Abnormal elevated intrathecal IgG synthesis is the basis of the OCBs in MS. The elevated IgG Index, also known as the "Link Index", was defined by Hans Link and colleagues as the ratio of CSF IgG to CSF albumin to the ratio of serum IgG to serum albumin. [3],[4] This ratio-of-a-ratio when greater than 0.7 (or the defined value for the laboratory), was indicative of intrathecal synthesis of IgG. Tourtellotte and colleagues established a formula for the determination of intrathecal IgG synthesis for a 24 hour period and values in excess of 4 mg per 24 h period (or values established by the laboratory) were considered abnormal. [5],[6] Although these quantitative measures of intrathecal IgG were helpful, the most useful test in the CSF of MS patients was demonstration of the OCBs. In 1942, Elvin Kabat described elevated "gamma globulin" in CSF from patients with MS for the first time. [7] While at Columbia University, New York, he described using the then novel technique of agarose gel electrophoresis to show abnormal elevation of gamma globulins but not albumin or transferrin in the CSF from patients with multiple sclerosis, but not from control subjects. Subsequently in 1957 in Antwerp, Belgium, Denise Karcher and colleagues in Armand Lowenthal's laboratory first described the presence of oligoclonal bands in the CSF of MS patients by using agarose gel electrophoresis. [8] They described the detection of oligoclonal bands in unconcentrated CSF using a silver staining method [9] that was a modification of the techniques of Kerenyi and Galyas for agarose gels. [10] The initial technique of silver staining that they had developed was cumbersome and analysis of a single CSF sample required as many as three days. Subsequently, we modified this technique and adapted it to permit simultaneous analysis of as many as 20 CSF samples in three hours. [11] As silver staining techniques are cumbersome, we developed and introduced in 1986 the immunoblot analysis of unconcentrated CSF, which permitted the detection of OCBs in unconcentrated CSF. [12] Silver enhancement of 3',4'-diaminobenzidine (DAB) further allowed the dilution of normal CSF by ten fold if necessary, and this technique also permitted the examination of microliter quantities of CSF from mice and the analysis of other body fluids like tears for OCBs. [13]

After developing the immunoblot analysis of CSF in 1986, we have routinely employed this technique at our institution for examination of CSF for OCBs in over 10,000 samples (~ 600 samples per year). The silver staining techniques for agarose gels and the current technique of immunoblot analysis of CSF are described below:

   Silver staining of agarose gels Top

Agarose isoelectric focusing was carried out by using standard techniques. Briefly, isoelectric focusing of unconcentrated CSF was carried out at constant current using 1% zero-EEO agarose containing 10% ampholines, pH 3.5 to 10. At completion of the procedure, the gel was fixed in 60% methanol and 4% acetic acid, washed liberally in deionized water, dried using a hair dryer, and stained using silver as described below.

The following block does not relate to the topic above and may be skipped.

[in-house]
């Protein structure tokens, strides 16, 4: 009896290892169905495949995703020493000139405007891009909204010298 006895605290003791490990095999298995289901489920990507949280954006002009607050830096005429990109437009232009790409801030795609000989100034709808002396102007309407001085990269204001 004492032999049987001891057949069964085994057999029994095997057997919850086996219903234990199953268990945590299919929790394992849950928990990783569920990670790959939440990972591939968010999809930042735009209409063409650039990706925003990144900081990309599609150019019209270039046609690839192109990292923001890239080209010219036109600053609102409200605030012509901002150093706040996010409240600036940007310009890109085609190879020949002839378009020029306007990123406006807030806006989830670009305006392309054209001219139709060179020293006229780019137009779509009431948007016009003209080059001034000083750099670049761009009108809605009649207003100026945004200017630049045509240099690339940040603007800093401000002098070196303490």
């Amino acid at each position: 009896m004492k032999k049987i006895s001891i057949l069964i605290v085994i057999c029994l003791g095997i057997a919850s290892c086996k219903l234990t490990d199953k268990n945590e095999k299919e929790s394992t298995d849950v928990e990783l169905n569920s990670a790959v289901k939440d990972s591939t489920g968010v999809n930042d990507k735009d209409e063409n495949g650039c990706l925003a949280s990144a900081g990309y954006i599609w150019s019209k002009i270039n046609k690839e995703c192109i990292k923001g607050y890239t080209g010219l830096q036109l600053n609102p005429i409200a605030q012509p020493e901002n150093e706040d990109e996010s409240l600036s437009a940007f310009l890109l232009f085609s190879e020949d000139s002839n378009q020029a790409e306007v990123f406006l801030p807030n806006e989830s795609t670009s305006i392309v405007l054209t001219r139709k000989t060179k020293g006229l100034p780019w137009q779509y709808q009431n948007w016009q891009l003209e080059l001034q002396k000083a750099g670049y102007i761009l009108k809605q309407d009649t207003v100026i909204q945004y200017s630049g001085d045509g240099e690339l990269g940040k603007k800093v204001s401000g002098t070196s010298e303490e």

All reagents used for staining are described in [Table 1]. A 2% (w/v) solution of potassium ferrocyanide was prepared in acetate buffer, pH 6, and a sufficient quantity was used to soak the dried gel. After 10 minutes, the gel was washed with copious amounts of deionized water, three times for 5 minutes each, for a total wash time of 15 minutes. Equal volumes of solutions A and B [Table 1] were mixed by a slow dropwise addition of solution B to solution A while avoiding the formation of a white precipitate. The gel was placed in this solution and the bands usually appeared within five minutes; the development was complete in 15 minutes. After completion of the development, the gels were washed in 1% acetic acid for 20 minutes and dried.

   Immunoblot analysis of CSF Top

Agarose isoelectric focusing was carried out as described above. Paired samples of CSF and serum (diluted 1:300) were run such that the IgG profile in the CSF could be compared to that of the serum. Application paper on which was loaded approximately 20 μL of CSF or diluted serum, was subjected to isoelectric focusing. Electrode solutions of 0.5 M acetic acid and 0.5 M sodium hydroxide were used as anodalyte and cathodalyte respectively. Focusing should be done in constant current mode for ideal results. The run was interrupted after the first 15 minutes (usually around 1,000 volts) to remove the strips. Additional focusing was carried out for 15 or 20 minutes until the voltage reached around 1,500 volts. The electrode strips were removed at the completion of the run and the gel was briefly washed in PBS. A suitably sized nitrocellulose paper soaked in PBS was used for the transfer of proteins from the gel to the nitrocellulose paper. Although we previously used PBS with 20% methanol to prepare the nitrocellulose for transfer, the use of methanol was not noted to add any advantage for the protein transfer and is no longer used. By simple contact and adsorption, all the proteins can be successfully transferred to the nitrocellulose paper after firm contact for 30 minutes. The gel was removed at the end of this period and the paper washed in PBS for five minutes for three changes. Quenching was accomplished by soaking the nitrocellulose in 5% horse serum for 15 minutes. After treatment of the gel for one hour with a suitable antiserum conjugated to alkaline phosphatase or peroxidase, the staining was completed using the appropriate substrate for color development. The nitrocellulose paper was dried and subjected to examination to detect oligoclonal bands that were present in the CSF but not in the serum. Known positive and negative samples were run in every sample to assure quality standards.